ANNAPOLIS (Feb. 7, 2007)—Sen. Thomas "Mac" Middleton (D-Charles) today endorsed Sen. Barack Obama for president at a rally in Annapolis.
"I believe he has the ability to bring this country back together and work across party lines," Sen. Middleton told us. "I compare him to Seabiscuit. He came from behind out of nowhere. He holds out a whole lot of hope."
Senator Roy P. Dyson (D), Middleton's counterpart in District 29, told us that he won't be endorsing either Clinton or Obama for the primary. "I am going to tell people to vote for Joe Biden's delegates," said Dyson. "He's my man. He even campaigned for me once."
Maryland's leading elected Democratic officials have been largely split in their endorsements of this year's presidential contenders. Md. Attorney General Douglas F. Gansler (D) and Rep. Elijah Cummings (D-Md.-7) have joined Obama's Maryland team as co-chairmen. Comptroller Peter Franchot (D) is also supporting Obama.
U.S. Senator Barbara Mikulski (D-Md.) signed on as National Chair of the Hillary for President campaign last April. Maryland Lt. Governor Anthony Brown is National Co-Chair of Veterans for Hillary. Brown went to Harvard Law School with Obama. Governor Martin O'Malley (D) and former Lt. Gov. Kathleen Kennedy Townsend (D), daughter of Robert F. "Bobby" Kennedy, have also endorsed Clinton.
Susan Sullam, communications director for U.S. Sen. Benjamin L. Cardin (D-Md.), told us today that Cardin will be a super delegate at the Democratic convention and has no plans to endorse at this time.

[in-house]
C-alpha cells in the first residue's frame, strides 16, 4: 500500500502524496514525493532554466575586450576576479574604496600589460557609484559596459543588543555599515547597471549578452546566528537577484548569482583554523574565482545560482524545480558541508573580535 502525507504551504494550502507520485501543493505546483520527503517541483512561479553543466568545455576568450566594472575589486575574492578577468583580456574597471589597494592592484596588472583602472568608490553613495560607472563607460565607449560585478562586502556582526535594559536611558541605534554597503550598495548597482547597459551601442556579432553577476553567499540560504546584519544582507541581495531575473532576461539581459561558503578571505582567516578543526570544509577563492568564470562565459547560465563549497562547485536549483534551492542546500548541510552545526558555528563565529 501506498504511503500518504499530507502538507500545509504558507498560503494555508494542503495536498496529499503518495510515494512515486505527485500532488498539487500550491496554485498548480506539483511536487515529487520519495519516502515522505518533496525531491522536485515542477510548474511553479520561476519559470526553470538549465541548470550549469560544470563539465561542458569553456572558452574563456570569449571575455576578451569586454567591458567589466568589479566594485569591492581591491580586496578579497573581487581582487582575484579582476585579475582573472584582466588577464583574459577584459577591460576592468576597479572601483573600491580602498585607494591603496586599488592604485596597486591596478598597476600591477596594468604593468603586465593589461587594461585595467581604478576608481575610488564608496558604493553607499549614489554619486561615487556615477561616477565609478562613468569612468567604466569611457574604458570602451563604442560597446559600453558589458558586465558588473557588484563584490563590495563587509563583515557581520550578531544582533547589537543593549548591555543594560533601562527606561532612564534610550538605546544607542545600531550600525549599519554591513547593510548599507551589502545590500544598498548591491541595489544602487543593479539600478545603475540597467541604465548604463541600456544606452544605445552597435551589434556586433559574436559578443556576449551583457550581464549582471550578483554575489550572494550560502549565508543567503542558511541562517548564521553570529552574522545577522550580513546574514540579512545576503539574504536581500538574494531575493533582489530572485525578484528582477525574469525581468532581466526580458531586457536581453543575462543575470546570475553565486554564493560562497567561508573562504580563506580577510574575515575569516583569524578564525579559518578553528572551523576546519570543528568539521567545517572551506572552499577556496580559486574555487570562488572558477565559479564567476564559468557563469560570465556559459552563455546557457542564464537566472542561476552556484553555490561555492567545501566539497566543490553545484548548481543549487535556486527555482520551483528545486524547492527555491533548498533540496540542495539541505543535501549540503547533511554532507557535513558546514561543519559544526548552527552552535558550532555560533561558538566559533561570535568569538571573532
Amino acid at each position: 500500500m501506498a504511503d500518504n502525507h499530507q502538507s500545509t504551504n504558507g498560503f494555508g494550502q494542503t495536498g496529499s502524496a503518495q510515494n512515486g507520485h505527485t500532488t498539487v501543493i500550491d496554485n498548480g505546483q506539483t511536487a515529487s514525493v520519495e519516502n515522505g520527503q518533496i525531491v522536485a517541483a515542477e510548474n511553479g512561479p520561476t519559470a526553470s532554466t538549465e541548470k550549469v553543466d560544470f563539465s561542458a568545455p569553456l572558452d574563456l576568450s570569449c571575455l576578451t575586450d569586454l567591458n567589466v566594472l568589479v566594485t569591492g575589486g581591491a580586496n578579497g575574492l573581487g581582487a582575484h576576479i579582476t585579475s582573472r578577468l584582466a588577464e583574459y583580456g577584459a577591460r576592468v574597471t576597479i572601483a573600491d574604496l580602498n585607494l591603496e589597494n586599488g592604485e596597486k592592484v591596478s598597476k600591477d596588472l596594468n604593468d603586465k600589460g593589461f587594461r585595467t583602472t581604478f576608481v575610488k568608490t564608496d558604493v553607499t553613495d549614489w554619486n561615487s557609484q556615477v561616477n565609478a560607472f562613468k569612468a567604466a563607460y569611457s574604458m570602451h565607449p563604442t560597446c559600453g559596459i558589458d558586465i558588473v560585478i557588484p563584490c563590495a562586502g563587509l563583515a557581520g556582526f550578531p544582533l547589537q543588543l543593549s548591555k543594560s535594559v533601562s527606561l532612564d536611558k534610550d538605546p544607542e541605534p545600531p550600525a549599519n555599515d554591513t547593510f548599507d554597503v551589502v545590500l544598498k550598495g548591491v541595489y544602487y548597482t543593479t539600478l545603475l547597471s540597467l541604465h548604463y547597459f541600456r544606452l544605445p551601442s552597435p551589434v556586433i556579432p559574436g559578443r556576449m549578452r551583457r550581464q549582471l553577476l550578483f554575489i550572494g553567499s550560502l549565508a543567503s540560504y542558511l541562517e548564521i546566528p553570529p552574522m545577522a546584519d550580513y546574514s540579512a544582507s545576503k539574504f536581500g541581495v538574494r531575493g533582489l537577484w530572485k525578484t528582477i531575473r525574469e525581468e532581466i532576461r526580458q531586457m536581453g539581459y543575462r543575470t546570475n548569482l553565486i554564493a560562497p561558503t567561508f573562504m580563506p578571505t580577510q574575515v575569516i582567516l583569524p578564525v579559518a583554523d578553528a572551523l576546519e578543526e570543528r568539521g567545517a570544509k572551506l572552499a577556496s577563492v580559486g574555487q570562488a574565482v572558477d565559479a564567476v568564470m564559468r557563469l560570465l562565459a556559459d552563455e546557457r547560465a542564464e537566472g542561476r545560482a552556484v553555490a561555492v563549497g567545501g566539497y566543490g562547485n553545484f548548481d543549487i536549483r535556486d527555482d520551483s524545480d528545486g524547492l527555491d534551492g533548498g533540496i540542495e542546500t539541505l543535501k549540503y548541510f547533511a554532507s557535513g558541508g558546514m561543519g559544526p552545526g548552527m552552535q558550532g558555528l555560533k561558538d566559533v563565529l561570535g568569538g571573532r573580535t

Every member of Congress, representatives and senators, and every state governor is a super delegate. Super delegates are under no legal obligation to vote for any specific candidate within their partythus making it technically possible for the party delegates to elect their party's candidate in opposition to the will of the popular vote by the U.S. citizenry.
Stephanie Lundberg, Maryland press secretary for Rep. Steny Hoyer (D-Md.-5), told us today that Hoyer has no plans at this time to make an endorsement in the Democratic primary.
The primary election is next Tuesday in Maryland. Obama and Clinton are virtually tied in the race with Obama holding 838 delegates and Clinton with 834. 2,025 delegates are needed to win. The popular vote determines how many delegates are pledged to the various candidates.